Richard Berenson, the CEO of Thermalin Diabetes that is developing a fast-acting insulin, said that quicker insulin action would do a lot to make artificial pancreases more responsive as the user’s needs change. Thermalin is also developing a more concentrated insulin that would require less of it inside a closed loop system. Patients who need more insulin could use it in a standard-size pump that exists now, or even the larger t:flex just approved by the FDA, but really it also means that those who take moderate amounts of insulin might be able to use slimmer hardware that might be even more discreet.
Thermalin is also working on insulin that doesn’t require refrigeration and could potentially survive a year at body temperature. That would allow for an implantable artificial pancreas, something mentioned by the panelists off-handedly as a hypothetical. Thermalin’s Berenson also noted that he doesn’t think an insulin pill will be very feasible, because people’s rates of digestion vary too much. Still, Thermalin does have open investigations into oral insulin, just in case.
As to insurance coverage of these new types of insulin, Thermalin is betting the farm that insurers will be willing pay for these premium meds. Insurance companies they’ve consulted so far “said tight glycemic control makes such a difference that, yes, we would continue to pay,” Berenson said.
Regarding Cure Research
If you’re of the mind that ViaCyte’s islet-in-a-pouch is the best way to go, stay tuned for results from the first human trials later this year. The company has just outfitted its third human patient with the pouch, called Encaptra, said CEO Paul Laikind. The Phase 1 trial is intended to test the safety of the device.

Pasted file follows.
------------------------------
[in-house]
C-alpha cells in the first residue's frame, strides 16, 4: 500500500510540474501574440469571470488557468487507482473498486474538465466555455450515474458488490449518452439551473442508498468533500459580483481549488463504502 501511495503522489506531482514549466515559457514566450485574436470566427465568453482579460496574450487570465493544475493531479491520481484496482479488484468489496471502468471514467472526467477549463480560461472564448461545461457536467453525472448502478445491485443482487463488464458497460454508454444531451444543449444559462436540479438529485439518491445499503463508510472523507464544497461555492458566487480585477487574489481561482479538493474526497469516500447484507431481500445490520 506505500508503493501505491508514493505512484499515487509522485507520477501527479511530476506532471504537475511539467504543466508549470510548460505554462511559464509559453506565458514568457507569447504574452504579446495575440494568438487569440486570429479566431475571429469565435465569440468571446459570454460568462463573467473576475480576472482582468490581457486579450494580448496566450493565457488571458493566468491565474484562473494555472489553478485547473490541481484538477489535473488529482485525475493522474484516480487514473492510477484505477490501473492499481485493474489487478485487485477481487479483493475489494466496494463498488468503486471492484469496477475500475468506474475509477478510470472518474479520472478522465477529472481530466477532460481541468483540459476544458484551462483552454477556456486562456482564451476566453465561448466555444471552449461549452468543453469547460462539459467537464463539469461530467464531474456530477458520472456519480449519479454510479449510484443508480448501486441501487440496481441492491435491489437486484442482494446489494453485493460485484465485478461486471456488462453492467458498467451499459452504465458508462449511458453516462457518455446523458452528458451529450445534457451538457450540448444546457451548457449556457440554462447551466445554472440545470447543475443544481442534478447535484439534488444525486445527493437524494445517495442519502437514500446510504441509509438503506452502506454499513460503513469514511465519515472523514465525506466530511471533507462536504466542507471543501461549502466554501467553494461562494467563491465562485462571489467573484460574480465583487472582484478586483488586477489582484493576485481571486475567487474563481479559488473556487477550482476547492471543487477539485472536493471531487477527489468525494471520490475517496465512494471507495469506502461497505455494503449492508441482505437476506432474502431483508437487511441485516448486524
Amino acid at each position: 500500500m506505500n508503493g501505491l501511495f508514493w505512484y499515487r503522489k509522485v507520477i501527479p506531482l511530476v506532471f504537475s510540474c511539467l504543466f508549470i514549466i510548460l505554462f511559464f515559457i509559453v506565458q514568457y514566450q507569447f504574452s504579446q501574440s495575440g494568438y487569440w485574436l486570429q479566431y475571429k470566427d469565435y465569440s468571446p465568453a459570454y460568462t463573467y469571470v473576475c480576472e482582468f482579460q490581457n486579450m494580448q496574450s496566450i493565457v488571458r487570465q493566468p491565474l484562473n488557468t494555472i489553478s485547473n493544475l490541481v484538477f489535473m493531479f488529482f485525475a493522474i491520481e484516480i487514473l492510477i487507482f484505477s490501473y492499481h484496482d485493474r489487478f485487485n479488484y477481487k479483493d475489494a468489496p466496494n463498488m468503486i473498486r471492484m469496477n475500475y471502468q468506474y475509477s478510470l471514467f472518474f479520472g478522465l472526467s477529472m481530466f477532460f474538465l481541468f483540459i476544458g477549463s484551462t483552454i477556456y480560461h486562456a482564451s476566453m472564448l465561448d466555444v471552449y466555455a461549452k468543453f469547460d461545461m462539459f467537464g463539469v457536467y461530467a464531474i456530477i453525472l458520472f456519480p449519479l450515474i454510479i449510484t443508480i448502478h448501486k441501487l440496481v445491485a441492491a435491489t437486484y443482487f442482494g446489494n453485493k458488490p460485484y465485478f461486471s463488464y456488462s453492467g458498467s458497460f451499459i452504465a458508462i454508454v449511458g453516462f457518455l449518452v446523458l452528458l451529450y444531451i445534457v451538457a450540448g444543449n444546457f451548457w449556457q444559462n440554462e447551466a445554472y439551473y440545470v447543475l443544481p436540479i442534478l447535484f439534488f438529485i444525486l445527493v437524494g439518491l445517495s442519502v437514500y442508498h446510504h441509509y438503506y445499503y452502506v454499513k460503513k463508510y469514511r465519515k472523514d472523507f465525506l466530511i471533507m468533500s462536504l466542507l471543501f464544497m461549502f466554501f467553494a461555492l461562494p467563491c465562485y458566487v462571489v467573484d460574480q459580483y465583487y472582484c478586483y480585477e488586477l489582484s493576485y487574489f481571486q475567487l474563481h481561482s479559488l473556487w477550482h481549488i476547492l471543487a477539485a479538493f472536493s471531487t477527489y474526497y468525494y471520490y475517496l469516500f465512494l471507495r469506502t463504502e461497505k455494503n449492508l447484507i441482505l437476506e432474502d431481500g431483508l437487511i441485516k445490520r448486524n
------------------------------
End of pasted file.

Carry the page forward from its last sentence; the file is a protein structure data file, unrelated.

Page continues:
There are two questions about safety: Will patients will “reject” the banked embryonic stem cells as they would a transplanted organ, and will the sac ensure that any cells that veer off course and become tumors are contained.
Since all of the participants in ViaCyte’s trial are type 1s, if after the treatment they are producing insulin on their own, the trial will also prove that the pouch works. (The FDA will still require studies designed to test efficacy, though.)
The panel also talked about an even more radical idea: a “negative vaccine” that would prevent the body’s immune system from attacking itself and causing type 1 diabetes.
“One of the holy grails in immunology is to be able to induce immune tolerance,” JDRF’s Insel explained.
JDRF has funded Selecta Biosciences’ work toward a negative vaccine, which basically means is that patients at risk of developing type 1 diabetes would get a shot designed to teach their immune system not to turn against itself and destroy beta cells.
“This is in an antigen-specific way; it’s not like we are going to do immuno-suppression,” Selecta’s CEO Werner Cautreels said.
Of course, scientists still don’t know why the immune system attacks itself in first place, destroying the beta cells and leading to T1D. Amongst all the researchers globally studying this basic cause mystery, JnJ’s investment arm Janssen Pharmaceuticals is doing some of the most interesting work, developing what it calls a “disease interception” (see job description) to stop a disease from presenting, before it causes problems. JDRF is also focused on identifying biomarkers that would identify very early stages of the disease, and together all of that would add valuable pieces to the puzzle of trying to cure type 1.
Until the time of a cure arrives, tech and treatments are the holy grail, and thankfully experts are recognizing that different patients will continue to need different options.
“Patients are different, so in 10 years I hope we see a diversity of solutions,” Berenson said.